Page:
Monday, March 17, 2008

Boston's subway historian has died

Boston lost a treasure chest of institutional memory this weekend with the death of George M. Sanborn who knew more about the Boston transit system than anyone else alive.

I first met George almost 15 years ago at the Seashore Trolley Museum in Maine which is a fascinating place to visit. He was very friendly to my young son and then surprised him by letting him drive a streetcar which thrilled my son no end.

In passing I had mentioned that I was in a subway accident in the 70's that was truly bizarre as it involved THREE trains between Park St and Charles but when I went to the library I couldn't find any information on it. He invited me to stop by his office in Park Square at the Transportation Library and he might have something about it.

A few weeks later I did stop by and he gave me a huge folder of newspaper clippings and the MBTA report of what had happened. We chatted for awhile and he showed me old timetables that showed that old New Haven Railroad trains were faster in 1912 going to New York than today. He also showed me a old timetables that showed how Boston buses and streetcars used to run all night and at 3 in the morning you could take a single streetcar from Arlington all the way to Newton Corner. He also told me how Mayor Menino led the charge when he was a Hyde Park community activist to prevent the Orange Line from being expanded all the way to Rte 128 in Westwood along the abandoned I-95 corridor because Hyde Park didn't need rapid transit. George had his own theory why and he said that same thinking stopped the Red Line from going to Arlington and Lexington.

I am not a transit buff but I have been riding the T since the Kingston Trio made it famous back in 1959 and have to admit being curious on why the T always seems to do everything wrong when common sense dictates otherwise. George had a simple answer....politics.

A couple of years ago I stopped by to see him and learned that he had become ill. The woman at the library said how much they missed him as a person and also because he was the only one there that could find information quickly.

A blogger remembers working with George and learning so much about Boston.

R.I.P George. It is not often that a person can make his passion his profession as well.


Suldog said...

I always find it surprising how little historical information - especially photography - is available on-line about the T, as opposed to other younger systems like NYC. Your friend sounds like he was a marvelous source for such information. God bless him.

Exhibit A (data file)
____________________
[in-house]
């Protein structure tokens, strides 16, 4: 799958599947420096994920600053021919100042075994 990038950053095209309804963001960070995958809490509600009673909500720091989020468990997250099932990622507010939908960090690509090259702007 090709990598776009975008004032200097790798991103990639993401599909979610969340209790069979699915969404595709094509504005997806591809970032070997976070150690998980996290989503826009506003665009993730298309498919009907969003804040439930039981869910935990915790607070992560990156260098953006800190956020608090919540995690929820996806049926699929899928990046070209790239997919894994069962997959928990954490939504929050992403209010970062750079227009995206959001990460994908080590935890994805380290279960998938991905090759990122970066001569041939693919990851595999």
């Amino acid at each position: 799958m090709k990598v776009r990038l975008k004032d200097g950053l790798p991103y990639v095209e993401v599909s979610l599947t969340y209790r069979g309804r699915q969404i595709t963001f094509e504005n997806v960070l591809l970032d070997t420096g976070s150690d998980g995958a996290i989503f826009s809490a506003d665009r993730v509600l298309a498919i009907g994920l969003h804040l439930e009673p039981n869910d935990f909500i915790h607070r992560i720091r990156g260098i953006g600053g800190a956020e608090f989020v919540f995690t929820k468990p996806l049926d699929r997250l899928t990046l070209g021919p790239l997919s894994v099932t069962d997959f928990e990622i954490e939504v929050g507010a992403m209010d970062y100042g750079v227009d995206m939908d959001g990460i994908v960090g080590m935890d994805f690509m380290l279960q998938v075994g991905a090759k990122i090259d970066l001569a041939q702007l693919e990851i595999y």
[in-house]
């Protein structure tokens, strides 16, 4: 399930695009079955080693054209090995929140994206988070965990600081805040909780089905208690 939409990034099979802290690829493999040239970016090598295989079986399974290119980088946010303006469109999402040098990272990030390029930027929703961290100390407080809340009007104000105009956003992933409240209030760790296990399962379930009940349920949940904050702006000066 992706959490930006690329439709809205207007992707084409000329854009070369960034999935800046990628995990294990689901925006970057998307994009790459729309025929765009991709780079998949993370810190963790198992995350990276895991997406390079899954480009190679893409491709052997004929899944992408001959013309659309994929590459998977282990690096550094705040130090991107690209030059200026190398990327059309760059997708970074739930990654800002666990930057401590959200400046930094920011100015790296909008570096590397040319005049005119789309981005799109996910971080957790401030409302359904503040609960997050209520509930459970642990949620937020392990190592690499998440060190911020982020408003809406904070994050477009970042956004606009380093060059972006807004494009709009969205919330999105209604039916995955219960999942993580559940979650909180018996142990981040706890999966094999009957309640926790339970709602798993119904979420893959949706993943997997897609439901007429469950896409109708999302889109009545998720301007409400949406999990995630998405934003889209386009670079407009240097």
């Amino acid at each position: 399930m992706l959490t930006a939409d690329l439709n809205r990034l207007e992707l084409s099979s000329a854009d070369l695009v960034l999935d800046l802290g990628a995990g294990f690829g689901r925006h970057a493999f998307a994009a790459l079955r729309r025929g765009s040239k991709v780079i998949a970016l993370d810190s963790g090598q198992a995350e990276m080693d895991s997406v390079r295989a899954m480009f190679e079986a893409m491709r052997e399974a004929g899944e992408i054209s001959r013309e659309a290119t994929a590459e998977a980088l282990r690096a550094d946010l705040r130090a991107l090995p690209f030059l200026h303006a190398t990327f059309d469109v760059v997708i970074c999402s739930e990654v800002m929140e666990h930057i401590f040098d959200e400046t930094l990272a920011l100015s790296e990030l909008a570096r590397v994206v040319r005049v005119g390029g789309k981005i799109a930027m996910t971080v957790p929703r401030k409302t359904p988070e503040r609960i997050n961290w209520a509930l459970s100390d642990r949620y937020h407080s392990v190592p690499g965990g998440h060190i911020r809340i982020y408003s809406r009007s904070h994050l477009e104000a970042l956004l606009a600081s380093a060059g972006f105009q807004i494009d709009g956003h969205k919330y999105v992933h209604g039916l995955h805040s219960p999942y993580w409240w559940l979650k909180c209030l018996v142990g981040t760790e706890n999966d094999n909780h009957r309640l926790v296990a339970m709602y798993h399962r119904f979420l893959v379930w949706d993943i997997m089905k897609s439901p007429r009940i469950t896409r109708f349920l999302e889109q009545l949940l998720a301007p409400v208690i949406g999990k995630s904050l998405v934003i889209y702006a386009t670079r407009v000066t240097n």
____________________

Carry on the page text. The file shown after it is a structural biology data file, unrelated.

Suldog said...

By the way, I was a member for a short time (a year) at Seashore. Great experience! I also got to drive a trolley, one of my little lifelong dreams :-)

Rhea said...

He was super-helpful to me when I was writing a paper for a class at B.U. comparing Boston's subway system (the oldest in the country) to the then-newest system, in Washington, D.C.

Anonymous said...

Contact the following people regarding george's funneral services....

To Mr. Jeffery Sisson and Mrs. Marie Stephenson:

Like many people, I am very sad to hear of the passing of George Sanborn. Like many of us, I will forever be grateful for the time I spent with George. I am concerned with the lack of time that the Legal Guardians of George Sanborn (Mr. Jeff Sisson and Mrs. Marie Stephenson) have given to the final services of Mr. Sanborn.
George was known NATIONALLY for his efforts as a Transit Historian, Streetcar Conservator, and his seemingly endless supply of knowledge relating to transit systems. Mr. Sanborn has interacted with at hundreds of transit and railroad professionals in the boston area, in addition to his interactions with historical society members. While his current 1 morning service and viewing may work well for the retired folks amongst us, it does not allow for the many individuals working on a Saturday (as one would find at any mid-sized transit agency and larger) who knew Mr. Sanborn well to pay their last respects. Considering George's contributions to the Boston Transit System and the transit historical movement, It is an insult and an ultimate last Dis-Respect to Mr. Sanborn to trivialize the formalized celebration and service reflecting his life to one morning, especially considering that many of the people who would like to pay their respects to George are working in bus garages, subway tunnels, commuter trains and car houses on any given Saturday morning.
I urge both Mrs. Stephenson and Mr. Sisson to extend the hours of George's viewing to include at least 1 evening and preferably 1 afternoon on the day preceeding his church service.
George Sanborn loved to socialize and bring people together. What a wonder opportunity this is to really bring together those who loved George and share a common interest in transportation. What a shame and flagrant disrespect to a man who has given so much it will be if this opportunity is allowed to pass. I strongly urge Mr. Sanborn's guardians will take this into consideration and quickly rectify this situation.